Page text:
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Content Update

May 10, 2019

Beneficial Cardiorenal Effects of SGLT2 Inhibitors: Type 2 diabetes (T2D) is a significant risk factor for additional health problems, such as chronic kidney disease (CKD) and cardiovascular events. Current guidelines suggest use of an SGLT2 inhibitor or GLP-1 agonist for T2D patients with established atherosclerotic cardiovascular disease (ASCVD) or CKD but do not address cardiorenal outcomes in patients without ASCVD or CKD. Three recent clinical trials provide evidence of cardiorenal benefits of SGLT2 inhibitors in patients with T2D. The two drugs evaluated, canagliflozin and dapagliflozin, prevented and reduced hospitalizations due to heart failure and progressive kidney disease. The studies included patients with and without prior cardiovascular events, as well as varying levels of kidney function, and found no heterogeneity. Together with the known beneficial effects of empagliflozin, this new information indicates that cardiorenal benefits are a class effect of SGLT2 inhibitors.

Content Update

Jan. 14, 2019

New Evidence Supports Use of High-Dose IV Iron to Treat Anemia in Patients Undergoing Maintenance Hemodialysis: A randomized controlled trial of high-dose vs. low-dose IV iron sucrose in adults with end-stage renal disease on maintenance hemodialysis found that high-dose iron was noninferior to low-dose iron with respect to the primary composite outcomes of myocardial infarction, nonfatal stroke, hospitalization for heart failure, or death from any cause. The median monthly iron dose was 264 mg in the high-dose group and 145 mg in the low-dose group. The cumulative dose of erythropoiesis-stimulating agents (ESAs) was 19.4% lower in the high-dose group. Patients who received high-dose iron required fewer blood transfusions and lower ESA doses to maintain target Hb concentrations, indicating an ESA dose-sparing effect. Although these results are promising, further study is needed to determine optimal iron dosing, generalizability to other iron formulations, and long-term effects of high-dose iron.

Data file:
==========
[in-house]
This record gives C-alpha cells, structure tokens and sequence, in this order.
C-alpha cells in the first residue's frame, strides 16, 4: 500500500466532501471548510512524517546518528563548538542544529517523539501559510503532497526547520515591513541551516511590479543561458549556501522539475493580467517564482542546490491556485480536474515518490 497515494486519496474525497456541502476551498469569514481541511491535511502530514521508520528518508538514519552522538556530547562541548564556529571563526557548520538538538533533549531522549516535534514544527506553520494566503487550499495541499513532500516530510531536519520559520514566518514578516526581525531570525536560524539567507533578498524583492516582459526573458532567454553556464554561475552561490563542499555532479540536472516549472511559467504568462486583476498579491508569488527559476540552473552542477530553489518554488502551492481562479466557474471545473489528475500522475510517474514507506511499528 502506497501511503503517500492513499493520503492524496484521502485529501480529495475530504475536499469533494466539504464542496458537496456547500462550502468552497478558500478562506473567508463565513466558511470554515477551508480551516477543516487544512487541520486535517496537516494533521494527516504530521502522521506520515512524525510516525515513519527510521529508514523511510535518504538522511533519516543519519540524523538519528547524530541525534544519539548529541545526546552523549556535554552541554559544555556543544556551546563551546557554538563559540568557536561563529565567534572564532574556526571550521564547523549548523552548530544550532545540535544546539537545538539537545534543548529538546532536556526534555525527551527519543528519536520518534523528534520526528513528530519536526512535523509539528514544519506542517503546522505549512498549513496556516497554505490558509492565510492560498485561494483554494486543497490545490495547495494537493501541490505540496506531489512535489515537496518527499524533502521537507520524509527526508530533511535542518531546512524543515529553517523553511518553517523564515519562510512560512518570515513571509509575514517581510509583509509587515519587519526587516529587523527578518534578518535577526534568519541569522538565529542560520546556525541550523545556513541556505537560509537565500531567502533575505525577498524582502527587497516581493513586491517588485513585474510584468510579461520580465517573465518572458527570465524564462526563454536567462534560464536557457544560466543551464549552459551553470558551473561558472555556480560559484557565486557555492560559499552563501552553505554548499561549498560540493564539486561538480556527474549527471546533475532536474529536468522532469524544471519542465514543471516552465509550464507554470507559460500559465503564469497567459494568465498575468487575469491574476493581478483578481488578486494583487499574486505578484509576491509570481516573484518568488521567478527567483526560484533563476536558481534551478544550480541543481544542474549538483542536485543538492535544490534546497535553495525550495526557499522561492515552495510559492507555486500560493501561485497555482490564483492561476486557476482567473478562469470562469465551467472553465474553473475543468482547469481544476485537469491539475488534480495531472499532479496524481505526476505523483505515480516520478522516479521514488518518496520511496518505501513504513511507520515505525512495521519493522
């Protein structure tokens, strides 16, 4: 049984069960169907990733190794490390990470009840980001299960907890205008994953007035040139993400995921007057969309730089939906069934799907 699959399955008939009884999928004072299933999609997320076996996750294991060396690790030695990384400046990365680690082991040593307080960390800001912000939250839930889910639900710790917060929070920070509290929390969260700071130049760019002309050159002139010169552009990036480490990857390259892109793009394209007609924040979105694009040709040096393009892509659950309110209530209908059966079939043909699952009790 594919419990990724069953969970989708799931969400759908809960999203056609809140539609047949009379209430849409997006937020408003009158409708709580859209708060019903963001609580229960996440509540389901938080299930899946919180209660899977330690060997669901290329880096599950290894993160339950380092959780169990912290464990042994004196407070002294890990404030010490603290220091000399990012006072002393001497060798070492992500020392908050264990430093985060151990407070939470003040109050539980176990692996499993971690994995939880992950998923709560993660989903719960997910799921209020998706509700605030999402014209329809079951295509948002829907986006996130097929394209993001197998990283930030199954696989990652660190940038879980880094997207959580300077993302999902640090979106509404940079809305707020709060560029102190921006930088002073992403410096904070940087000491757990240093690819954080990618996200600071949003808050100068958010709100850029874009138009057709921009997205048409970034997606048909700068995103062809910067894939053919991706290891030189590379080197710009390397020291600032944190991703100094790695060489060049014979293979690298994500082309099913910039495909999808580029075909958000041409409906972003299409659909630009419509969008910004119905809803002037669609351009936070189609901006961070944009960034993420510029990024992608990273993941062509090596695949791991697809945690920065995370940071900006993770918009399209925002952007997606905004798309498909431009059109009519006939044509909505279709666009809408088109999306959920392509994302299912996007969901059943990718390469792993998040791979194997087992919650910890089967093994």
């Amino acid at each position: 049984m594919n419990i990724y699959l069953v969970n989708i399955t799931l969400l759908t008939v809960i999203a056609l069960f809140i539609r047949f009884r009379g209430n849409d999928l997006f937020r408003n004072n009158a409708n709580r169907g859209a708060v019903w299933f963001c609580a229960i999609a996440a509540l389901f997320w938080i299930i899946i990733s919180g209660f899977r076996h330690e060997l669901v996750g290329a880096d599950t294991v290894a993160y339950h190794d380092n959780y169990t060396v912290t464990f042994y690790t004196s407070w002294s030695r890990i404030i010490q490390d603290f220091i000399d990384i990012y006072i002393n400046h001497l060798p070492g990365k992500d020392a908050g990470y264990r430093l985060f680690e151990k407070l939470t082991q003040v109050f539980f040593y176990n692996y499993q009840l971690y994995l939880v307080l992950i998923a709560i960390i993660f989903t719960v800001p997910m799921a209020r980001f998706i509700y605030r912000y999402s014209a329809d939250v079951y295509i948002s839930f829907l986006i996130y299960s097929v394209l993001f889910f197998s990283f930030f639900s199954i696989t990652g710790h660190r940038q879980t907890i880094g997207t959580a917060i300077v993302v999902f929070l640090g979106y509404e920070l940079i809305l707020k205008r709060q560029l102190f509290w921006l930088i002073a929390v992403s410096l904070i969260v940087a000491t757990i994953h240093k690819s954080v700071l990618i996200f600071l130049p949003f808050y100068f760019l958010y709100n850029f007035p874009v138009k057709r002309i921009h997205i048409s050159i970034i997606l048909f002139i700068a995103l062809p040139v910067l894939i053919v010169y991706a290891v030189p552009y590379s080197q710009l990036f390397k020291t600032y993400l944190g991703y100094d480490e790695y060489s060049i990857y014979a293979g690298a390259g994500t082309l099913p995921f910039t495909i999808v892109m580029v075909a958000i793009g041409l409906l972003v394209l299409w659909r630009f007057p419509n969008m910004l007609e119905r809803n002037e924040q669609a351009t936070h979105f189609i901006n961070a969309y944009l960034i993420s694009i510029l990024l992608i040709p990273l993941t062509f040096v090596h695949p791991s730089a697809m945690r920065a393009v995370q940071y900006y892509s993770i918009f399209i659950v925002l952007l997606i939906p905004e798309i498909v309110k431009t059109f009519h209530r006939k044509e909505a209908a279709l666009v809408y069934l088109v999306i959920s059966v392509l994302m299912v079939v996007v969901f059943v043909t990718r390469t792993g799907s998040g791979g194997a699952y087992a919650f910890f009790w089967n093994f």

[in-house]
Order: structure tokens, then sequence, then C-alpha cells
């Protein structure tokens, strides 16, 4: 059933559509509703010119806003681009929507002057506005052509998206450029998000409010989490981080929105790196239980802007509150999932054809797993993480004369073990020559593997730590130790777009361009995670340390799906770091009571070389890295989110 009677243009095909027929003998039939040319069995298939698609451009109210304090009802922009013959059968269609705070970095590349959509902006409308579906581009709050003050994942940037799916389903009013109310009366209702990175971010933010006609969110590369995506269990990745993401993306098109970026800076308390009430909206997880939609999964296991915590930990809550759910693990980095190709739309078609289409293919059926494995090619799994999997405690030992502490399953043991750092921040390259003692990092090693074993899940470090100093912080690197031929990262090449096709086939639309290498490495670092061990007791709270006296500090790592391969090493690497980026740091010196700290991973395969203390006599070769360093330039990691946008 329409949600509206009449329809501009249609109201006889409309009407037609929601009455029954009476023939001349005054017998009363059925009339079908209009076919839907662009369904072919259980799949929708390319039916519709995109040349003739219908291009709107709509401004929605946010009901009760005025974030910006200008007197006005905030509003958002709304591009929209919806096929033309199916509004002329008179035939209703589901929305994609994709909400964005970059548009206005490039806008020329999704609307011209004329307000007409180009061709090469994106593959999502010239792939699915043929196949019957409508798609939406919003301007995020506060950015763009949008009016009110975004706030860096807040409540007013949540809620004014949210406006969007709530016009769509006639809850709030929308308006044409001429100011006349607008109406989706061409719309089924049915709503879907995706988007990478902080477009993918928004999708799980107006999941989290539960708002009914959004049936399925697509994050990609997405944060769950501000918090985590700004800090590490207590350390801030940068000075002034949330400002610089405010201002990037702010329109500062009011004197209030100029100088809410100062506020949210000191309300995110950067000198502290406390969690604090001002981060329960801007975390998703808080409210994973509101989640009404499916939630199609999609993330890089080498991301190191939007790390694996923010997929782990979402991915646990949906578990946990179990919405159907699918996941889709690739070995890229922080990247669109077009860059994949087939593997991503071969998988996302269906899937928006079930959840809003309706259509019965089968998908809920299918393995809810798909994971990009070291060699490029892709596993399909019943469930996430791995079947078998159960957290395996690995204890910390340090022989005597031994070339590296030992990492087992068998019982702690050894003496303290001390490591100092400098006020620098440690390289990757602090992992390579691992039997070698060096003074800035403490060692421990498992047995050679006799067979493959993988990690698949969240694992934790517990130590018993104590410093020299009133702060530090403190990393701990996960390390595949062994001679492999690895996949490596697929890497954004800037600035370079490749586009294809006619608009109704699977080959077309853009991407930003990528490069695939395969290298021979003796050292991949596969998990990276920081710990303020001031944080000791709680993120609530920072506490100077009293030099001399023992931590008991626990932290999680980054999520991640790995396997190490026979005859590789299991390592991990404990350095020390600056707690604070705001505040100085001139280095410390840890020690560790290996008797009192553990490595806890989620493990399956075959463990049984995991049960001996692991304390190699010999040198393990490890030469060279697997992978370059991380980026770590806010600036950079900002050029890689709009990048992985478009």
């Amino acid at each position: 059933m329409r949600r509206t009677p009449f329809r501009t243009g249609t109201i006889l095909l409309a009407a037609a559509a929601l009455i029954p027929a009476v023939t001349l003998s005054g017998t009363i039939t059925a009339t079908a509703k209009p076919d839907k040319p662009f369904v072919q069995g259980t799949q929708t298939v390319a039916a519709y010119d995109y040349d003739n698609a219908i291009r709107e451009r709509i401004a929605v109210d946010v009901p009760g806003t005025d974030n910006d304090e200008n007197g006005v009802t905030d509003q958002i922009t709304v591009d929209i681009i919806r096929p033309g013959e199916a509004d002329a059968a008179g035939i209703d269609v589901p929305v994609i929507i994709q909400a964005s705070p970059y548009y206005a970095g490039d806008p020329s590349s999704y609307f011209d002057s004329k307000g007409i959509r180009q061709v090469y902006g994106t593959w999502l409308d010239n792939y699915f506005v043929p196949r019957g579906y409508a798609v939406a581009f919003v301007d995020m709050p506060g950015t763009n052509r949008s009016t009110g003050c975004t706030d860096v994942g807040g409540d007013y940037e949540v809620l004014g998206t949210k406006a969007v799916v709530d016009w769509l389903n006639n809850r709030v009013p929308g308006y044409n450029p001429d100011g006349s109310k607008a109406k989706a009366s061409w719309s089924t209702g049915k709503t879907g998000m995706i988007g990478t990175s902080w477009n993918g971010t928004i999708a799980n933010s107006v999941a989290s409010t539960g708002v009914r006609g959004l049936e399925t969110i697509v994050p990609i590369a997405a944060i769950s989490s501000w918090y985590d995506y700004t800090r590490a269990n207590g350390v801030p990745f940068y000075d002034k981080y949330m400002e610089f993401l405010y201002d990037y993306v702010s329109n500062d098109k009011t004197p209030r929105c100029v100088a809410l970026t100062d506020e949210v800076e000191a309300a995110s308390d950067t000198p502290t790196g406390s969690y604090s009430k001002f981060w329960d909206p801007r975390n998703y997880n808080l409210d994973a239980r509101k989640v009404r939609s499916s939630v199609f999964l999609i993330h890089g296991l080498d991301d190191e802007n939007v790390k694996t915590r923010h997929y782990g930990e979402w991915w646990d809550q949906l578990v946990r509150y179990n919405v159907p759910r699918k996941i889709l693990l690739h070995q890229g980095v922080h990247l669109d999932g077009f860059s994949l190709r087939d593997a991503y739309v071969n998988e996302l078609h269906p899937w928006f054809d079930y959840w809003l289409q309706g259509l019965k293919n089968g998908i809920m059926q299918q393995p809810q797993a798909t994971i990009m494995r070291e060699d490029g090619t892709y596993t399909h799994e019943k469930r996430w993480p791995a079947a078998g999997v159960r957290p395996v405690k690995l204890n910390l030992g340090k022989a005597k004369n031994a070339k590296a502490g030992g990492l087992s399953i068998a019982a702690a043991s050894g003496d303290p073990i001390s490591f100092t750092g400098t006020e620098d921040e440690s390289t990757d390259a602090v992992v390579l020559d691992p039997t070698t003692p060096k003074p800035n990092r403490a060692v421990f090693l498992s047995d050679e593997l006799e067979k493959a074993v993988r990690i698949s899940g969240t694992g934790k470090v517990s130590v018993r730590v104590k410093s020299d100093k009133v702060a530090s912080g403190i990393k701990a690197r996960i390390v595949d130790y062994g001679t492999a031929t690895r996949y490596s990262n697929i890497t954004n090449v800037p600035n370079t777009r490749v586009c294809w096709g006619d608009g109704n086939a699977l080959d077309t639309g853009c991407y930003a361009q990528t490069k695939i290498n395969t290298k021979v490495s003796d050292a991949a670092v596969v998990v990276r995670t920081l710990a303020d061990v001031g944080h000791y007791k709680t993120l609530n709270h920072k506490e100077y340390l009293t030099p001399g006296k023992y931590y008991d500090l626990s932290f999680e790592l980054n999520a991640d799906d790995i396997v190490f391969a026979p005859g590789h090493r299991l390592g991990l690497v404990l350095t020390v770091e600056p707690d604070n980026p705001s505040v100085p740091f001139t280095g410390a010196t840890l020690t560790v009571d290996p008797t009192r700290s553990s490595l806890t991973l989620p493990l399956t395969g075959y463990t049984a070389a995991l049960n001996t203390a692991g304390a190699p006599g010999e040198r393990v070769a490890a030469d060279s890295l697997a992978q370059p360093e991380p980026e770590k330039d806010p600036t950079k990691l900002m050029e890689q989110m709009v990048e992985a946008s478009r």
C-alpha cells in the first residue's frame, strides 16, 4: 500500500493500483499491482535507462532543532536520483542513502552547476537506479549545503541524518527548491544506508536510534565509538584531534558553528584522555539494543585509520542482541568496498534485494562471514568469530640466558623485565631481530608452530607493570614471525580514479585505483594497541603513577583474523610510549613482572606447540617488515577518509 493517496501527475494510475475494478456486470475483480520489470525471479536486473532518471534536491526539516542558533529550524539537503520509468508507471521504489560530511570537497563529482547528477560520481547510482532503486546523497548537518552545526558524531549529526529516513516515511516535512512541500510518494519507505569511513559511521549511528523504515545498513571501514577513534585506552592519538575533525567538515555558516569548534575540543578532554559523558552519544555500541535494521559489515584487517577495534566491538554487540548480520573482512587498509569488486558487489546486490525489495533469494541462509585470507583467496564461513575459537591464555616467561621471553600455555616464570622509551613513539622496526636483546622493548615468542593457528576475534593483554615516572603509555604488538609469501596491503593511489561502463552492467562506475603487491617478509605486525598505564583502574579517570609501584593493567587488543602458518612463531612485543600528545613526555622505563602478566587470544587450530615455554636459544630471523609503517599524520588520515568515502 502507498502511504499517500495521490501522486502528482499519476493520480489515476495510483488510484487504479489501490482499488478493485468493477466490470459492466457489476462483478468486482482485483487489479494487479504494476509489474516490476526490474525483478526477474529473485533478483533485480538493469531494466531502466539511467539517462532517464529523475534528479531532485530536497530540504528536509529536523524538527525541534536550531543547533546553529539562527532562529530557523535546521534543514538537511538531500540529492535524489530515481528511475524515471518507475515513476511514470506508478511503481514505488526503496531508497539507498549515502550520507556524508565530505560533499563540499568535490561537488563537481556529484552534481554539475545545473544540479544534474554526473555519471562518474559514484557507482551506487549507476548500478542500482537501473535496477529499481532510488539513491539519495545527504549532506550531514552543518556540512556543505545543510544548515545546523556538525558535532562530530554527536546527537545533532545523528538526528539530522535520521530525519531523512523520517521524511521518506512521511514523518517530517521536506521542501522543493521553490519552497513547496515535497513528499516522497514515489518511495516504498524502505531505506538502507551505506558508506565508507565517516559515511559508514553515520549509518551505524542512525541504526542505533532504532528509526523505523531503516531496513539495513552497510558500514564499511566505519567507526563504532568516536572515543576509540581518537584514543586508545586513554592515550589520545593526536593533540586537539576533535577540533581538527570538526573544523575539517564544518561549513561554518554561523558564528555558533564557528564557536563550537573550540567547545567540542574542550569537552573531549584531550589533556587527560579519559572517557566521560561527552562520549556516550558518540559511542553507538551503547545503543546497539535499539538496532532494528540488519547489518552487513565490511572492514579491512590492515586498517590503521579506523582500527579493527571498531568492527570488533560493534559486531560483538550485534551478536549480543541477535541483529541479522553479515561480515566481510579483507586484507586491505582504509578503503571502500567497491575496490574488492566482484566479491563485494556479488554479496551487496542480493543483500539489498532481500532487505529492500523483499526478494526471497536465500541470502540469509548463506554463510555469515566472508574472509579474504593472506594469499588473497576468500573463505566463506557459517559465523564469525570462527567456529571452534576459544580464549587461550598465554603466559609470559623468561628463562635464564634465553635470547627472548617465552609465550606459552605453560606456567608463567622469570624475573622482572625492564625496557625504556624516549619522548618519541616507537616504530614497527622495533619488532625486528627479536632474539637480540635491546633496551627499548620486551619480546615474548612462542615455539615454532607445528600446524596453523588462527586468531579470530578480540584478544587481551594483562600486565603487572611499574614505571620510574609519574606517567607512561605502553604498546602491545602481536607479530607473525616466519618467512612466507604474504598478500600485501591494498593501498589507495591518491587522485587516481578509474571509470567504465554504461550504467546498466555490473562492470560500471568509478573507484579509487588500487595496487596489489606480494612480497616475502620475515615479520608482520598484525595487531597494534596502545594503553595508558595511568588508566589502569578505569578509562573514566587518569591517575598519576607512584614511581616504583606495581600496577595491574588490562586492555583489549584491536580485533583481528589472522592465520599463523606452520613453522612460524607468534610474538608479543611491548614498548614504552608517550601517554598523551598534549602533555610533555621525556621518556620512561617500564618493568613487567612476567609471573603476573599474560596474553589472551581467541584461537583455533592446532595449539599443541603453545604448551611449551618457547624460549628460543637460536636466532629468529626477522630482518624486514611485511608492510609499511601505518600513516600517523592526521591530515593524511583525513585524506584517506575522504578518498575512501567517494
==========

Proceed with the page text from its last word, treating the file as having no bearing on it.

Upon completion of the chapter, the reader will be able to:

  1. List the risk factors that increase susceptibility for chronic kidney disease (CKD).

  2. Explain the mechanisms associated with progression of CKD.

  3. Outline the desired outcomes for treatment of CKD.

  4. Develop a therapeutic approach to slow progression of CKD including lifestyle modifications and pharmacologic therapies.

  5. Identify specific consequences associated with CKD.

  6. Design an appropriate therapeutic approach for specific consequences associated with CKD.

  7. Recommend an appropriate monitoring plan to assess the effectiveness of pharmacotherapy for CKD and specific consequences.

  8. Educate patients with CKD about the disease state, the specific consequences, lifestyle modifications, and pharmacologic therapies used for treatment of CKD.


The kidney is made up of approximately 2 million nephrons that are responsible for filtering, reabsorbing, and excreting solutes and water. The kidney has three primary functions: excretory (excrete fluid, electrolytes, and solutes); metabolic (metabolize vitamin D and some drugs, such as insulin and some beta-lactams); and endocrine (produce erythropoietin [EPO]). As the number of functioning nephrons declines, the primary functions of the kidney that are affected ...

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